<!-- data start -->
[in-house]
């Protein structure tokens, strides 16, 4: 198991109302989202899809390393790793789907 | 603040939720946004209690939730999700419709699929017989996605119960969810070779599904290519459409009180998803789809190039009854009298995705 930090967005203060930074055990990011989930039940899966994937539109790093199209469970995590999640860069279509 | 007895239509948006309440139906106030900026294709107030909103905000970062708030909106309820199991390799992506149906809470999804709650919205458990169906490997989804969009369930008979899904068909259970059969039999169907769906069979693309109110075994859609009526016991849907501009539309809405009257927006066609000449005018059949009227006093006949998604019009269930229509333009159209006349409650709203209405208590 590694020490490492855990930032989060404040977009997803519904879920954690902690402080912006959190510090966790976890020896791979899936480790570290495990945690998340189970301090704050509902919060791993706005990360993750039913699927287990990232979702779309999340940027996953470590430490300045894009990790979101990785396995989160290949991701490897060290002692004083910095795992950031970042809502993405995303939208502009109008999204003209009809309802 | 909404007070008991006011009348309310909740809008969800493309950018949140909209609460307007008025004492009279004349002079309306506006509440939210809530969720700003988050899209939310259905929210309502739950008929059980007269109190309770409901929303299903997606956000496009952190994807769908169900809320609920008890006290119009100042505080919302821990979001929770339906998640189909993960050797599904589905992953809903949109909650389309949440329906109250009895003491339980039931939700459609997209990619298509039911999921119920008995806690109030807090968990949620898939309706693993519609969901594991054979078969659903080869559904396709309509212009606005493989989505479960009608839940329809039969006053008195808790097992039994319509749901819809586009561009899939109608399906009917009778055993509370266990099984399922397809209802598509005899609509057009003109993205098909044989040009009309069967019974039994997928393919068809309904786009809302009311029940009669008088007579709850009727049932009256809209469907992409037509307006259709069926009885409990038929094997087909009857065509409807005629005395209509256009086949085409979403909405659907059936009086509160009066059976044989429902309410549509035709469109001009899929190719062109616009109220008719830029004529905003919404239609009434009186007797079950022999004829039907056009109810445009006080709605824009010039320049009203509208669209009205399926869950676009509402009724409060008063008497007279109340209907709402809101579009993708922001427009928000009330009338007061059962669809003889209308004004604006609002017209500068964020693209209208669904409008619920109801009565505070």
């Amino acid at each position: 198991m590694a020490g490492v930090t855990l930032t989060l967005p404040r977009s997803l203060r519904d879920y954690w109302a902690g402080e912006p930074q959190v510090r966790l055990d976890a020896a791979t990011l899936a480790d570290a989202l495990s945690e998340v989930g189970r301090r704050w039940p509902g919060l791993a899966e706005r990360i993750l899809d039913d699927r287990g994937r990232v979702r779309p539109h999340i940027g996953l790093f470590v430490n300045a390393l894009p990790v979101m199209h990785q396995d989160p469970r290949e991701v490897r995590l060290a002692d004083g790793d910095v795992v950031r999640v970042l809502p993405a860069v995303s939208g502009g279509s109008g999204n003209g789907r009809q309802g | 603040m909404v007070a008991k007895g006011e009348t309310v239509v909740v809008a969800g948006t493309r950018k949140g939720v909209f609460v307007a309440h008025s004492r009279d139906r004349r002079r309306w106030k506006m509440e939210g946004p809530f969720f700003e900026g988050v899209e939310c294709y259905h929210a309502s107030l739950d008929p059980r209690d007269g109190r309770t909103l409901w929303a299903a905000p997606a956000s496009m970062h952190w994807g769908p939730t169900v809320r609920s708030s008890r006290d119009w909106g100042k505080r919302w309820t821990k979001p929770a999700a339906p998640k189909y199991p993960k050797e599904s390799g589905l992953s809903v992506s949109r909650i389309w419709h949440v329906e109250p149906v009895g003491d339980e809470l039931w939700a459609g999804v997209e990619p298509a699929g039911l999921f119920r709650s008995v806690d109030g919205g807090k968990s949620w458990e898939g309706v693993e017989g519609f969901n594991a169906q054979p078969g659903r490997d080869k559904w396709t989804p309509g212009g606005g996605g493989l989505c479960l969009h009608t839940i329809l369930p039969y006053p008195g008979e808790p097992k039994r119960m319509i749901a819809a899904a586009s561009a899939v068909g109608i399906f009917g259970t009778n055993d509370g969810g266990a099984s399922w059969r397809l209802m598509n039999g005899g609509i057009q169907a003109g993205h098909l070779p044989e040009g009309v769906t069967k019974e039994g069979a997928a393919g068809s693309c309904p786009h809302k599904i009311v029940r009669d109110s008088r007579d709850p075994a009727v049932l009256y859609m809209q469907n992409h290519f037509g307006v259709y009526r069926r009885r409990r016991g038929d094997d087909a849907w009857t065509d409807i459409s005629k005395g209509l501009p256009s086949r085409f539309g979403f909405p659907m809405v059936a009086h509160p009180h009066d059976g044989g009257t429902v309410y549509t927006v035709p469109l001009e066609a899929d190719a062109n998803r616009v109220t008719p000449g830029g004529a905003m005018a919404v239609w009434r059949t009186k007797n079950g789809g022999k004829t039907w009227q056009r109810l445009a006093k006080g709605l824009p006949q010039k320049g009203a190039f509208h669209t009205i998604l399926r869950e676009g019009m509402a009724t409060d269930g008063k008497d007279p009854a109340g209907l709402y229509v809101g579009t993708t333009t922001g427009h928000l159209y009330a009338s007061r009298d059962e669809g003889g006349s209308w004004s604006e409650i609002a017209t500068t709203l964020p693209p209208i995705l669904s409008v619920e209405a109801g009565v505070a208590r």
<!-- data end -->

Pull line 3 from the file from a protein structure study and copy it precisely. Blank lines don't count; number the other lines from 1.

């Amino acid at each position: 198991m590694a020490g490492v930090t855990l930032t989060l967005p404040r977009s997803l203060r519904d879920y954690w109302a902690g402080e912006p930074q959190v510090r966790l055990d976890a020896a791979t990011l899936a480790d570290a989202l495990s945690e998340v989930g189970r301090r704050w039940p509902g919060l791993a899966e706005r990360i993750l899809d039913d699927r287990g994937r990232v979702r779309p539109h999340i940027g996953l790093f470590v430490n300045a390393l894009p990790v979101m199209h990785q396995d989160p469970r290949e991701v490897r995590l060290a002692d004083g790793d910095v795992v950031r999640v970042l809502p993405a860069v995303s939208g502009g279509s109008g999204n003209g789907r009809q309802g | 603040m909404v007070a008991k007895g006011e009348t309310v239509v909740v809008a969800g948006t493309r950018k949140g939720v909209f609460v307007a309440h008025s004492r009279d139906r004349r002079r309306w106030k506006m509440e939210g946004p809530f969720f700003e900026g988050v899209e939310c294709y259905h929210a309502s107030l739950d008929p059980r209690d007269g109190r309770t909103l409901w929303a299903a905000p997606a956000s496009m970062h952190w994807g769908p939730t169900v809320r609920s708030s008890r006290d119009w909106g100042k505080r919302w309820t821990k979001p929770a999700a339906p998640k189909y199991p993960k050797e599904s390799g589905l992953s809903v992506s949109r909650i389309w419709h949440v329906e109250p149906v009895g003491d339980e809470l039931w939700a459609g999804v997209e990619p298509a699929g039911l999921f119920r709650s008995v806690d109030g919205g807090k968990s949620w458990e898939g309706v693993e017989g519609f969901n594991a169906q054979p078969g659903r490997d080869k559904w396709t989804p309509g212009g606005g996605g493989l989505c479960l969009h009608t839940i329809l369930p039969y006053p008195g008979e808790p097992k039994r119960m319509i749901a819809a899904a586009s561009a899939v068909g109608i399906f009917g259970t009778n055993d509370g969810g266990a099984s399922w059969r397809l209802m598509n039999g005899g609509i057009q169907a003109g993205h098909l070779p044989e040009g009309v769906t069967k019974e039994g069979a997928a393919g068809s693309c309904p786009h809302k599904i009311v029940r009669d109110s008088r007579d709850p075994a009727v049932l009256y859609m809209q469907n992409h290519f037509g307006v259709y009526r069926r009885r409990r016991g038929d094997d087909a849907w009857t065509d409807i459409s005629k005395g209509l501009p256009s086949r085409f539309g979403f909405p659907m809405v059936a009086h509160p009180h009066d059976g044989g009257t429902v309410y549509t927006v035709p469109l001009e066609a899929d190719a062109n998803r616009v109220t008719p000449g830029g004529a905003m005018a919404v239609w009434r059949t009186k007797n079950g789809g022999k004829t039907w009227q056009r109810l445009a006093k006080g709605l824009p006949q010039k320049g009203a190039f509208h669209t009205i998604l399926r869950e676009g019009m509402a009724t409060d269930g008063k008497d007279p009854a109340g209907l709402y229509v809101g579009t993708t333009t922001g427009h928000l159209y009330a009338s007061r009298d059962e669809g003889g006349s209308w004004s604006e409650i609002a017209t500068t709203l964020p693209p209208i995705l669904s409008v619920e209405a109801g009565v505070a208590r």